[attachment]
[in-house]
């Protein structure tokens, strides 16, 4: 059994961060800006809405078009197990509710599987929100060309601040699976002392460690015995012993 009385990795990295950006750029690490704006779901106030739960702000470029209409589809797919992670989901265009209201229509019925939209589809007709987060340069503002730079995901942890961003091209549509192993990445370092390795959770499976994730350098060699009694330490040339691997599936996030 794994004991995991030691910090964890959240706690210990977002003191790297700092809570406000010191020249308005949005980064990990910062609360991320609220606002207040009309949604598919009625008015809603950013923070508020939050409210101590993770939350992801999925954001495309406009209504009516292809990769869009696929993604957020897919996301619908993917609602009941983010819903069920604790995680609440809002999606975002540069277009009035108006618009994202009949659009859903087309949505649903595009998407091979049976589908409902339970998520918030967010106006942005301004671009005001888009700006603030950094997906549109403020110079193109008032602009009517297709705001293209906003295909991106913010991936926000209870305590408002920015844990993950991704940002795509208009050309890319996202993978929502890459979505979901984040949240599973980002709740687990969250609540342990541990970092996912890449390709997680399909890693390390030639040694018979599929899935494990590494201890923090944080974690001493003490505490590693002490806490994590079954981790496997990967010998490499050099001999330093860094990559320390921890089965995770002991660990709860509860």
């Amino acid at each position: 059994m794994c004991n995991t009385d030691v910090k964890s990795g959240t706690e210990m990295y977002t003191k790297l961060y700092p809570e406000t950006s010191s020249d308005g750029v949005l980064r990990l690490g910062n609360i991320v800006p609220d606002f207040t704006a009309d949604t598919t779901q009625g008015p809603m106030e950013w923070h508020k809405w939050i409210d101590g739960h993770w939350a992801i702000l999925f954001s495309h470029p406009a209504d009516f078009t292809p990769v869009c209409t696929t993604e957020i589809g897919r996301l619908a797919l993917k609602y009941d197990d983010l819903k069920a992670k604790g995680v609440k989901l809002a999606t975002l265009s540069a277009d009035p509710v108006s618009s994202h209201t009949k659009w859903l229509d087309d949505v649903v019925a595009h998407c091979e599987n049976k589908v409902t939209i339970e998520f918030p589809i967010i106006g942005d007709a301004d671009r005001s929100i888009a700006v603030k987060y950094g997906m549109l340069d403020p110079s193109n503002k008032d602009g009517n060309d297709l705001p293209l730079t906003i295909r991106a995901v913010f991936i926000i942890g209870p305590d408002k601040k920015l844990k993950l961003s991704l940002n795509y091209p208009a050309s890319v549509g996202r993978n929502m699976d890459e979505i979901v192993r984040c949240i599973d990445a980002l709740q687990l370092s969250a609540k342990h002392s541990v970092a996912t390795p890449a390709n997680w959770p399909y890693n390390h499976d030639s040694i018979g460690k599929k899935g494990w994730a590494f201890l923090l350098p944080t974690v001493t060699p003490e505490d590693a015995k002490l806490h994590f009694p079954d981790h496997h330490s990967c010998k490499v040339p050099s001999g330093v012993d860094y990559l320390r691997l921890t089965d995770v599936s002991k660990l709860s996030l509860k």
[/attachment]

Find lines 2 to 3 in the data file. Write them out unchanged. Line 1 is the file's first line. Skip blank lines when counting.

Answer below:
């Protein structure tokens, strides 16, 4: 059994961060800006809405078009197990509710599987929100060309601040699976002392460690015995012993 009385990795990295950006750029690490704006779901106030739960702000470029209409589809797919992670989901265009209201229509019925939209589809007709987060340069503002730079995901942890961003091209549509192993990445370092390795959770499976994730350098060699009694330490040339691997599936996030 794994004991995991030691910090964890959240706690210990977002003191790297700092809570406000010191020249308005949005980064990990910062609360991320609220606002207040009309949604598919009625008015809603950013923070508020939050409210101590993770939350992801999925954001495309406009209504009516292809990769869009696929993604957020897919996301619908993917609602009941983010819903069920604790995680609440809002999606975002540069277009009035108006618009994202009949659009859903087309949505649903595009998407091979049976589908409902339970998520918030967010106006942005301004671009005001888009700006603030950094997906549109403020110079193109008032602009009517297709705001293209906003295909991106913010991936926000209870305590408002920015844990993950991704940002795509208009050309890319996202993978929502890459979505979901984040949240599973980002709740687990969250609540342990541990970092996912890449390709997680399909890693390390030639040694018979599929899935494990590494201890923090944080974690001493003490505490590693002490806490994590079954981790496997990967010998490499050099001999330093860094990559320390921890089965995770002991660990709860509860």
């Amino acid at each position: 059994m794994c004991n995991t009385d030691v910090k964890s990795g959240t706690e210990m990295y977002t003191k790297l961060y700092p809570e406000t950006s010191s020249d308005g750029v949005l980064r990990l690490g910062n609360i991320v800006p609220d606002f207040t704006a009309d949604t598919t779901q009625g008015p809603m106030e950013w923070h508020k809405w939050i409210d101590g739960h993770w939350a992801i702000l999925f954001s495309h470029p406009a209504d009516f078009t292809p990769v869009c209409t696929t993604e957020i589809g897919r996301l619908a797919l993917k609602y009941d197990d983010l819903k069920a992670k604790g995680v609440k989901l809002a999606t975002l265009s540069a277009d009035p509710v108006s618009s994202h209201t009949k659009w859903l229509d087309d949505v649903v019925a595009h998407c091979e599987n049976k589908v409902t939209i339970e998520f918030p589809i967010i106006g942005d007709a301004d671009r005001s929100i888009a700006v603030k987060y950094g997906m549109l340069d403020p110079s193109n503002k008032d602009g009517n060309d297709l705001p293209l730079t906003i295909r991106a995901v913010f991936i926000i942890g209870p305590d408002k601040k920015l844990k993950l961003s991704l940002n795509y091209p208009a050309s890319v549509g996202r993978n929502m699976d890459e979505i979901v192993r984040c949240i599973d990445a980002l709740q687990l370092s969250a609540k342990h002392s541990v970092a996912t390795p890449a390709n997680w959770p399909y890693n390390h499976d030639s040694i018979g460690k599929k899935g494990w994730a590494f201890l923090l350098p944080t974690v001493t060699p003490e505490d590693a015995k002490l806490h994590f009694p079954d981790h496997h330490s990967c010998k490499v040339p050099s001999g330093v012993d860094y990559l320390r691997l921890t089965d995770v599936s002991k660990l709860s996030l509860k």